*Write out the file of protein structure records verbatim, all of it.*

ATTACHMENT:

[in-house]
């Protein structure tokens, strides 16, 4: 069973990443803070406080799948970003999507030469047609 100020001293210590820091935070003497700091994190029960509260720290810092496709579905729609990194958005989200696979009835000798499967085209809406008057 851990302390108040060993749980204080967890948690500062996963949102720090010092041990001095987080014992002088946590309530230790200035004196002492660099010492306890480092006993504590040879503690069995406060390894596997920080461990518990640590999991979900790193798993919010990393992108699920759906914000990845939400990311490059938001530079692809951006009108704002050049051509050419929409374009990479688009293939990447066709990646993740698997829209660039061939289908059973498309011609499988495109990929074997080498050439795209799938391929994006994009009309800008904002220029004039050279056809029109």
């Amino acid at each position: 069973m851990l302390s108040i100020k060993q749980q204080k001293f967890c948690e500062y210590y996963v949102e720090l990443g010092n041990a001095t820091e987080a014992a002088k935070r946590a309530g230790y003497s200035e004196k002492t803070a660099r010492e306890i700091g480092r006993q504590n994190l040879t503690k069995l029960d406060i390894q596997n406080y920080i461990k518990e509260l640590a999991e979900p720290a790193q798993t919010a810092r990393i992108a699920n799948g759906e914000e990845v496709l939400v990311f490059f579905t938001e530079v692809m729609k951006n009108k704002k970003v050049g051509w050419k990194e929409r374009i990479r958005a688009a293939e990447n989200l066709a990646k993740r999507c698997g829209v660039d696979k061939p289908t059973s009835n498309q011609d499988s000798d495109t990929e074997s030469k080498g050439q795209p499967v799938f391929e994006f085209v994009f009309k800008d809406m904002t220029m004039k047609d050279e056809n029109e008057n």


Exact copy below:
[in-house]
């Protein structure tokens, strides 16, 4: 069973990443803070406080799948970003999507030469047609 100020001293210590820091935070003497700091994190029960509260720290810092496709579905729609990194958005989200696979009835000798499967085209809406008057 851990302390108040060993749980204080967890948690500062996963949102720090010092041990001095987080014992002088946590309530230790200035004196002492660099010492306890480092006993504590040879503690069995406060390894596997920080461990518990640590999991979900790193798993919010990393992108699920759906914000990845939400990311490059938001530079692809951006009108704002050049051509050419929409374009990479688009293939990447066709990646993740698997829209660039061939289908059973498309011609499988495109990929074997080498050439795209799938391929994006994009009309800008904002220029004039050279056809029109």
């Amino acid at each position: 069973m851990l302390s108040i100020k060993q749980q204080k001293f967890c948690e500062y210590y996963v949102e720090l990443g010092n041990a001095t820091e987080a014992a002088k935070r946590a309530g230790y003497s200035e004196k002492t803070a660099r010492e306890i700091g480092r006993q504590n994190l040879t503690k069995l029960d406060i390894q596997n406080y920080i461990k518990e509260l640590a999991e979900p720290a790193q798993t919010a810092r990393i992108a699920n799948g759906e914000e990845v496709l939400v990311f490059f579905t938001e530079v692809m729609k951006n009108k704002k970003v050049g051509w050419k990194e929409r374009i990479r958005a688009a293939e990447n989200l066709a990646k993740r999507c698997g829209v660039d696979k061939p289908t059973s009835n498309q011609d499988s000798d495109t990929e074997s030469k080498g050439q795209p499967v799938f391929e994006f085209v994009f009309k800008d809406m904002t220029m004039k047609d050279e056809n029109e008057n």